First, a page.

voiceBoks® - The Voice of Parenthood

Family Closeness ~ Are you for or against?

When I was about 14 years old, I invited a boy over for lunch at our family’s house. He wasn’t my boyfriend or anything. He was just a friend who lived about 2 blocks from my house and just enjoyed hanging out with my family. Why?

“I love sitting around a table with the whole family,” he would say.

Source: Babycenter.com
Source: Babycenter.com

At the time, I never actually felt it as anything, but as I grew up, I started to realize that there were a lot of families or friends of mine who didn’t have meals with their families on a regular basis. In fact, right after high school, most of the kids moved out into dorms or just left home to “grow up.”

It is a really awesome thing to see an individual who is independent, very strong, sure of themselves, and perhaps even incredibly successful. Someone who knows how to fend for themselves and help themselves in the worst and best situations is definitely very inspiring to look up to.  These are all positive aspects, but are there any possible negative aspects?

I have seen many of my friends who have grown up in households, where the family closeness just isn’t there.  How did they end up?  Of course everyone is different and I can’t say they all grew up the same, but I definitely see a major difference.  Those who weren’t very close to their families, always complained about being lonely, not understanding why they can’t be in a good relationship, haven’t seen their moms or dads in years, don’t care too much about their sister or even know much about her at all, or just doesn’t understand what the fuss about family truly is.

Family, to me, is my life.  I feel stressed every time I visit my parents, but I absolutely love them like I love both my legs. I know I would do anything for them and feel like there is always a part of me that feels as if I am always safe or secure, because I know that no matter how hard I fall, they will always be there for me. I may not like half the lectures or things they say to me, but if something truly horrible was to happen to me, they will be there to do everything in their power to make it all better.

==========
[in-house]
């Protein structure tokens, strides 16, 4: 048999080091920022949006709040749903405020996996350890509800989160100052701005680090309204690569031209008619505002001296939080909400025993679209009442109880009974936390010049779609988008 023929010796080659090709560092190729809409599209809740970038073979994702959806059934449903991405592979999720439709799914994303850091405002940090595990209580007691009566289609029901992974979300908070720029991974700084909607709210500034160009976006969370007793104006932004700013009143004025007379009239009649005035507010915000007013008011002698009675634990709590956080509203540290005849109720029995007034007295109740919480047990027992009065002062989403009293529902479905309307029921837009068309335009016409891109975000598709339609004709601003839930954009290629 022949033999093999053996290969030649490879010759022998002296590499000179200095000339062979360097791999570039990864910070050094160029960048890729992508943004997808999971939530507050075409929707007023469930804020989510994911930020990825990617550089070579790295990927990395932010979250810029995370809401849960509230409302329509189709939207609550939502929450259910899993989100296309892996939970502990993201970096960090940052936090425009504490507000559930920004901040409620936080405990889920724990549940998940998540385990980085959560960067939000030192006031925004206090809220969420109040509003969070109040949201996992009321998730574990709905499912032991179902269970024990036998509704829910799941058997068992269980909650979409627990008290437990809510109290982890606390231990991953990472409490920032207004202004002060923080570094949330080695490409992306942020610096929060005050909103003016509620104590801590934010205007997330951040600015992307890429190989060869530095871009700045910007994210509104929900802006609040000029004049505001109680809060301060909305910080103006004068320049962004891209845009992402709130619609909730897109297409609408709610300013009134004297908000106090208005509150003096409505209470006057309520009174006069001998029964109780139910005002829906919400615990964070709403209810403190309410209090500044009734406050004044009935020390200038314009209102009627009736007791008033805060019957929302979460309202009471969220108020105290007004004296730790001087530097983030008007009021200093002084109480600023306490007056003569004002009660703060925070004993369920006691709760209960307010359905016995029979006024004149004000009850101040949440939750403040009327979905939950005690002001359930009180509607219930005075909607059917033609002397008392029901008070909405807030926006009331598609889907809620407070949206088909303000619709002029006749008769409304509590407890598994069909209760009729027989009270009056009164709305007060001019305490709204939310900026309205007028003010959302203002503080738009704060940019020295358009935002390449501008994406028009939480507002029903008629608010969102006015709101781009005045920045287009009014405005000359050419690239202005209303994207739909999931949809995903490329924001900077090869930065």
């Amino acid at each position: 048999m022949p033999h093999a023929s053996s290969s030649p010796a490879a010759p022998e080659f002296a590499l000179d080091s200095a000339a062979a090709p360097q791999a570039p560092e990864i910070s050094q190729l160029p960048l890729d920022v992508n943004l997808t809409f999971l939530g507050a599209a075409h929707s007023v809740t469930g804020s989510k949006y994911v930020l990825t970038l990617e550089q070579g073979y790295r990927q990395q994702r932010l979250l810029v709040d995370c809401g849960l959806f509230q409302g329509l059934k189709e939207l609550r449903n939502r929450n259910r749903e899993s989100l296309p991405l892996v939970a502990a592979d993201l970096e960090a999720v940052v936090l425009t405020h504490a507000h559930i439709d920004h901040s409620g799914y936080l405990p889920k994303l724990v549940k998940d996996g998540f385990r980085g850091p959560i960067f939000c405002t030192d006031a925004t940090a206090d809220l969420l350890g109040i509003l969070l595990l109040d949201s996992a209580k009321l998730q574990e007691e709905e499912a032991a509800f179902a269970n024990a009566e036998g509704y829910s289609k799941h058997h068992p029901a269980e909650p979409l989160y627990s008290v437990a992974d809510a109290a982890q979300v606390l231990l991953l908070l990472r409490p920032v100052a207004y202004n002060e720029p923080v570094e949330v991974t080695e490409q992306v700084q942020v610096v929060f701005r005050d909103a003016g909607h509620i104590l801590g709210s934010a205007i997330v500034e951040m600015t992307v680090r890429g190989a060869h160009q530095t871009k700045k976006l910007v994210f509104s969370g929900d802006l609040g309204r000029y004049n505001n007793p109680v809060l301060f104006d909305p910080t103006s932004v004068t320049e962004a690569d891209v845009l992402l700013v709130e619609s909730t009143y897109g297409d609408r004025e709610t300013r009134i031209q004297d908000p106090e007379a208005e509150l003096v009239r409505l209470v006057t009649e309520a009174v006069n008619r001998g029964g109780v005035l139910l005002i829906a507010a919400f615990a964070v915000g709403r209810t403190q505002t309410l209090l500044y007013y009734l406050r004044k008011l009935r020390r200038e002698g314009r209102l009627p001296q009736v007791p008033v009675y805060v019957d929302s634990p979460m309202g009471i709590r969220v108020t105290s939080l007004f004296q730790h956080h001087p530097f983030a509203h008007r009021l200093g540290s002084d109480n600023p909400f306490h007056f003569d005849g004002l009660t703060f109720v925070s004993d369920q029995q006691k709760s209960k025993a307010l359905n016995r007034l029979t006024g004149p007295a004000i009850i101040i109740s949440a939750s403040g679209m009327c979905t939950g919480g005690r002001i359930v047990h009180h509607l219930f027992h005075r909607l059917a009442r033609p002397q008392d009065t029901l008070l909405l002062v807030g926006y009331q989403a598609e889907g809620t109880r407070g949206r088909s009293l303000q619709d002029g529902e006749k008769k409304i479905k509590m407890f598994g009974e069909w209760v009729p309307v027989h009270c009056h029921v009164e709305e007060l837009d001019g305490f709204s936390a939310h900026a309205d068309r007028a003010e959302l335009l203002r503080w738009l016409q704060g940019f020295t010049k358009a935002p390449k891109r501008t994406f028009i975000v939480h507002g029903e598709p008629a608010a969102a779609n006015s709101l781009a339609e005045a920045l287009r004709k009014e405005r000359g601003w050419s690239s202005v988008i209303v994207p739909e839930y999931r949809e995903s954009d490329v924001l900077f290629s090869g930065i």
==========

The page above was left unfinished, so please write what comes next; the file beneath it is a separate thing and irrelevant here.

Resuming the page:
During our teenage years, we lived in a gang-infested city. My brother had a bad group of friends and got mixed up with drugs and ended up having to do 13 years of his life in prison.  He has 2 years left and since he’s been in there, my parents have spent every single weekend visiting him. They missed only 1 weekend, which was the weekend I got married.  He had been transferred to 4 different prisons and 2 of them were 3 hours of a drive away.  Still, my parents did everything they could to make sure they visited him.

Prison visits are just horrible. The guards are horrible to you and the whole process that takes place before you actually get to see an inmate is just incredibly unpleasant. Still … my parents always visited. I try to go at least every other weekend, because I am very close to my brother. Did any of the other friends he hung out with ever visit him? Nope! Not a single one.

About 12 years ago, I was married to a man who had a normal life, never hurt anyone, and always had such an independent life. He wasn’t very close to his parents or brother at all. Then one day, he became an accessory to a crime that he had no idea was ever happening and ended up in prison. He did 6 years. None of his family, including his parents, visited him, but me.  It was very sad. It was the worst time of his life and when something that horrible happens, the support of your family can be very helpful in so many different ways.